One Last Party in the “Big Sombrero”


As 1997 turned to 1998, the football air in Tampa Bay was changing.  What had felt stale and dull after fourteen(14)years without a postseason berth, started to feel refreshed and crisp, like a Tampa Bay morning after a cold front has passed.  Throughout the 1997 season, with Raymond James stadium going up right next door, fans of other NFC North teams (Packers, Bears, Vikings and Lions) were cycling through on a farewell tour of the old Tampa Stadium, by then, named Houlihan’s  stadium.  But the grand dame of Tampa Bay football would have one more party left in her.

The Buccaneers finished the season 10-6, second in the division behind the 13-3 Packers.  Tampa Bay not only had made the postseason, but they would host the Detroit Lions (9-7) in a wildcard game.  What for years had been nearly impossible was done within days.  “A Sell Out”!  The last tango in Tampa stadium would be a crowded party at that.

When the Glazers purchased the team in 1995 they were brilliant on two(2) fronts.  The family patriarch, Malcom Glazer, announced that the family was dedicated to keeping the Buccaneers in Tampa Bay, and that they would retain the services of general manager Rich McKay, and head coach Sam Wyche.  Just three(3) months later these two would continue the teams transformation selecting Hall of Famer’s Warren Sapp, and Derrick Brooks in the first(1st) round of the 1995 NFL draft.  The fix was on.

For just about the entire existence of the Bucs franchise, save for a few seasons in late 70’s/early 80’s, fans of opposing teams would travel in throngs to Tampa Bay.  It used to be that a larger visiting crowd would be the only chance for a lift on the television blackout for a home game.  Talk about conflicted.  All of that would continue to change as Tony Dungy was brought on as head coach in 1997.  Instilling his quiet confidence in the team, Dungy was able to flip the NFL script of Buccaneer football.  Suddenly nothing seemed impossible.  Players like Hardy Nickerson, Paul Gruber, Chidi Ahanotu, Jerry Wunsch, Eric Curry, Dave Moore, Brad Culpepper, Karl Williams and many more would do a lot of the initial heavy lifting that would start this team in the journey that would culminate five(5) years later when the Buccaneers would reach the summit, a victory in Super Bowl XXXVII in 2002.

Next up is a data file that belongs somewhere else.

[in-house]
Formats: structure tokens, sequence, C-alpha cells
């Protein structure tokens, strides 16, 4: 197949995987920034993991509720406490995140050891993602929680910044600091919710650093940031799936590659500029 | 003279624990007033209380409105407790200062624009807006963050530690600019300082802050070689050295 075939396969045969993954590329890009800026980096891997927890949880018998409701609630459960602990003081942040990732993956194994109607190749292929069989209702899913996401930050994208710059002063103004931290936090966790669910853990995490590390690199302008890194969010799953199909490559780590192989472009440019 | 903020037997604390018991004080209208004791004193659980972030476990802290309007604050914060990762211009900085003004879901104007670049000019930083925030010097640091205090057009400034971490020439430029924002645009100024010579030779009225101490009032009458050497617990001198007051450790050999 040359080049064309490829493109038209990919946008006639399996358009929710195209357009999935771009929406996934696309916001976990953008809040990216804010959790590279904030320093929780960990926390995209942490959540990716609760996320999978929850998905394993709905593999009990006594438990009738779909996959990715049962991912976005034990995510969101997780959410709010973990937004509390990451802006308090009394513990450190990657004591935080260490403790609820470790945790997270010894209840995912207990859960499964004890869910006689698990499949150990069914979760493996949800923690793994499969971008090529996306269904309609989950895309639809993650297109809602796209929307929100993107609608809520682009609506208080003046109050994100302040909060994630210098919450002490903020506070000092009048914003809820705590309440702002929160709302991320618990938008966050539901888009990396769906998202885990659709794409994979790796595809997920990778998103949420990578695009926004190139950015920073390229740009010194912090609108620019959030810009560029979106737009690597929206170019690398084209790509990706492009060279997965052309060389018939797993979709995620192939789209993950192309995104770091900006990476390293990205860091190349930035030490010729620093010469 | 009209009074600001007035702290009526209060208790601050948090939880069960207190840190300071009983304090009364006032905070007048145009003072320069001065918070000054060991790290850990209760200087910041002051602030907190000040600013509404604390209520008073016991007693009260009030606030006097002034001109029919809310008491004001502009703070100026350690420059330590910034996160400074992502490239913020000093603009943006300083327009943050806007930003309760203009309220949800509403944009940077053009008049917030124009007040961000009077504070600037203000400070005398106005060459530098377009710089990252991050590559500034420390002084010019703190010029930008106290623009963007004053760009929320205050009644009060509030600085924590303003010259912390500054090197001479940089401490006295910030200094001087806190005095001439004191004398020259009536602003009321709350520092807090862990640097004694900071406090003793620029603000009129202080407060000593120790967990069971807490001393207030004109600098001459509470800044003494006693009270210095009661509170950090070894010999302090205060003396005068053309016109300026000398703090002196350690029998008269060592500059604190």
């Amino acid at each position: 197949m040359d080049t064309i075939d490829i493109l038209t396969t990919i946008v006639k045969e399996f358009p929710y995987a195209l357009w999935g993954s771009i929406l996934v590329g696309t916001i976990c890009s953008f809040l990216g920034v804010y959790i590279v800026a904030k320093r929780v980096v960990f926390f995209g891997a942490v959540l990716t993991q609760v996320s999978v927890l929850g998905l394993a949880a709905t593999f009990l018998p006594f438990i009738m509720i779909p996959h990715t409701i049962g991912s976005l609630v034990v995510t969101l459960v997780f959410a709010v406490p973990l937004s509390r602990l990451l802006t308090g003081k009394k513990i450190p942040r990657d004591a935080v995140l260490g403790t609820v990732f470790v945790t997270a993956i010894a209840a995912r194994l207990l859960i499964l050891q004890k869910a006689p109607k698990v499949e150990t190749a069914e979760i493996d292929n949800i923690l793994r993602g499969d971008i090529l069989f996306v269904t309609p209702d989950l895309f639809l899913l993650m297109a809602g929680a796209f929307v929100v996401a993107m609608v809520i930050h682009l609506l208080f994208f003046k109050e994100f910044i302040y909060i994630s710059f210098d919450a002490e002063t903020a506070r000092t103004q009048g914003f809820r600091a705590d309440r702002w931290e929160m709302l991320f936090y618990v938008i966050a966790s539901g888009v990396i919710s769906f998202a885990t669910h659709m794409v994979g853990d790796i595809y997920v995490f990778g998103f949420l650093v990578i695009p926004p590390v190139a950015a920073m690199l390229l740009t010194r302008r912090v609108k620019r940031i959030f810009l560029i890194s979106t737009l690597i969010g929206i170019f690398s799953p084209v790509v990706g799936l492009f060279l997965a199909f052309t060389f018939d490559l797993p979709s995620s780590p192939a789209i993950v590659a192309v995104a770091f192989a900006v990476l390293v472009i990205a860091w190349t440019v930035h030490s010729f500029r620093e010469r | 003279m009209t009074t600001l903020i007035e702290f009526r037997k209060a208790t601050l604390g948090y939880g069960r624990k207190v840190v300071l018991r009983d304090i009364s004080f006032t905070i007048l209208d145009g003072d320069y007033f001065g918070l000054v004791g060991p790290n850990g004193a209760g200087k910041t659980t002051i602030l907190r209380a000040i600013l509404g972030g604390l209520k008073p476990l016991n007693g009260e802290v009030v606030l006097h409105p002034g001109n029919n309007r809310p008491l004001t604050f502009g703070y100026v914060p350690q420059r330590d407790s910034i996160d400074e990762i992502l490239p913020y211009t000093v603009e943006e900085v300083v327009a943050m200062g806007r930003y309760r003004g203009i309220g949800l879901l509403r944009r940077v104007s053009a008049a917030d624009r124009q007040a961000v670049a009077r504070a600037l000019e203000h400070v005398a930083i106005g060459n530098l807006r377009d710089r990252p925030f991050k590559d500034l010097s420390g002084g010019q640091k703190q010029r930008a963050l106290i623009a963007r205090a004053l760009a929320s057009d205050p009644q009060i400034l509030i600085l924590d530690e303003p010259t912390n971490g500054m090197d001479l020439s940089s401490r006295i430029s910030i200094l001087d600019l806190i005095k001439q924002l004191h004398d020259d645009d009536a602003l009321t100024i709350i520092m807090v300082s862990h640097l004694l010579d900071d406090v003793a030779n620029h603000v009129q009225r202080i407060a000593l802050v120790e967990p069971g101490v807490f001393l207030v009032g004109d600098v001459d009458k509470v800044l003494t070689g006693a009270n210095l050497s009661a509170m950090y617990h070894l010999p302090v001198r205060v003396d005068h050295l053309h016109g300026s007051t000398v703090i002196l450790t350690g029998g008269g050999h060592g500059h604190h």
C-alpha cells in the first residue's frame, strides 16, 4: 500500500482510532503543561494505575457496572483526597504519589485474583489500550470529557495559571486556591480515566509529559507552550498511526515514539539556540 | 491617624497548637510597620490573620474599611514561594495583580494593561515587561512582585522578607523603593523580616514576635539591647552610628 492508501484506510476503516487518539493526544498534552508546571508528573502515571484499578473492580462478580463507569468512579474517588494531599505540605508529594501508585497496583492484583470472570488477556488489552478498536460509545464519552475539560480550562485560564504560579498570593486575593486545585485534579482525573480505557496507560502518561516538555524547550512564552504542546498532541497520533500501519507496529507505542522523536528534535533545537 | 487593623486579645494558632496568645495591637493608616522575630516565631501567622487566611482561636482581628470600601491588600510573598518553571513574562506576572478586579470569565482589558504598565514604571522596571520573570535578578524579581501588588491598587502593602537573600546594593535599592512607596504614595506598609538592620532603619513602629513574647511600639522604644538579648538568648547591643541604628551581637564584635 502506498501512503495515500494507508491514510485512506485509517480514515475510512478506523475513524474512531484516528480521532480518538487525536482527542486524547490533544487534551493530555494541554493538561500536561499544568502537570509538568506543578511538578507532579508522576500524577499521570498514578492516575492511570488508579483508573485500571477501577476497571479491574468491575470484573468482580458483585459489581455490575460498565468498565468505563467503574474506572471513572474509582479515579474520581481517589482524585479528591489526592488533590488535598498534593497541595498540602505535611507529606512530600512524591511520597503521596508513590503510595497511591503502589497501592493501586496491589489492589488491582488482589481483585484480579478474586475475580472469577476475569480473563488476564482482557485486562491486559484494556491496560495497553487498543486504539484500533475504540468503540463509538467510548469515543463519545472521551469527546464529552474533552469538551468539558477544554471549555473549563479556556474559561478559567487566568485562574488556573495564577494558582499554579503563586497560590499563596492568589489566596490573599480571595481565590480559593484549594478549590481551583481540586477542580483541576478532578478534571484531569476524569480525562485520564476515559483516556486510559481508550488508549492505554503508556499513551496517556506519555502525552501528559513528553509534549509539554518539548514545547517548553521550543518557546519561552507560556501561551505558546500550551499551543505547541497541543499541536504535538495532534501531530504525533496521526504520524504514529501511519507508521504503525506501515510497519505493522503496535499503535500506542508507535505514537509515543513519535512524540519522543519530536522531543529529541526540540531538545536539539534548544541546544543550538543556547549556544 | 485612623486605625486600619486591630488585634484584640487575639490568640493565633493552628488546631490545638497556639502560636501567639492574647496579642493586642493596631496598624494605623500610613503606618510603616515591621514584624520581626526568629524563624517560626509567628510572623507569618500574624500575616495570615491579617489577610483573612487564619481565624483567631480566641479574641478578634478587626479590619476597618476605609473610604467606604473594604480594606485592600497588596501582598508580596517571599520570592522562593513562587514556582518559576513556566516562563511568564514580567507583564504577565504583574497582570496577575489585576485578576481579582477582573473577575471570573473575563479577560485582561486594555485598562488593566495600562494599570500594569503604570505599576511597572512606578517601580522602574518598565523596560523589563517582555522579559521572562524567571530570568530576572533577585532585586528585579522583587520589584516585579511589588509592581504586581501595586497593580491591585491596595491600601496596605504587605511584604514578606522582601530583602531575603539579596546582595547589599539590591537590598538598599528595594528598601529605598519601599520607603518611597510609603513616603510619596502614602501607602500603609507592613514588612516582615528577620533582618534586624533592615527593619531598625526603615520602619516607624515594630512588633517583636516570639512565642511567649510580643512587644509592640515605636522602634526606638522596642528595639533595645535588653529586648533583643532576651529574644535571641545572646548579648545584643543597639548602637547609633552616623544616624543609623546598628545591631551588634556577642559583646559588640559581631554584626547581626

The Buccaneers would win their first playoff game in 14 years.  Defeating the visiting Lions 20-10.  They would lose the following week to the Packers 21-7, who would go on to defeat the New England Patriots in Super Bowl XXXI.  As for the afternoon of Sunday, December 28th, 1997, it would forever belong to the stadium with rounded swails and aluminum bleacher seating.

Sitting in the stadium nicknamed “the Big Sombrero” by Chris Berman of ESPN, a few hours past sunset on a beautiful Florida evening, the clock ran down to zero, closing out the big Sombrero era in Buccaneer history. The players ran around the perimeter of the field, celebrating with the fans, a victory in a stadium that had seen its share of defeats.  That night the stadium lights stayed on a little later.   Post game tailgating  parties went on a little longer.  A December cold front had passed through Tampa Bay.  The air was refreshed and crisp, like Buccaneer football had started to become.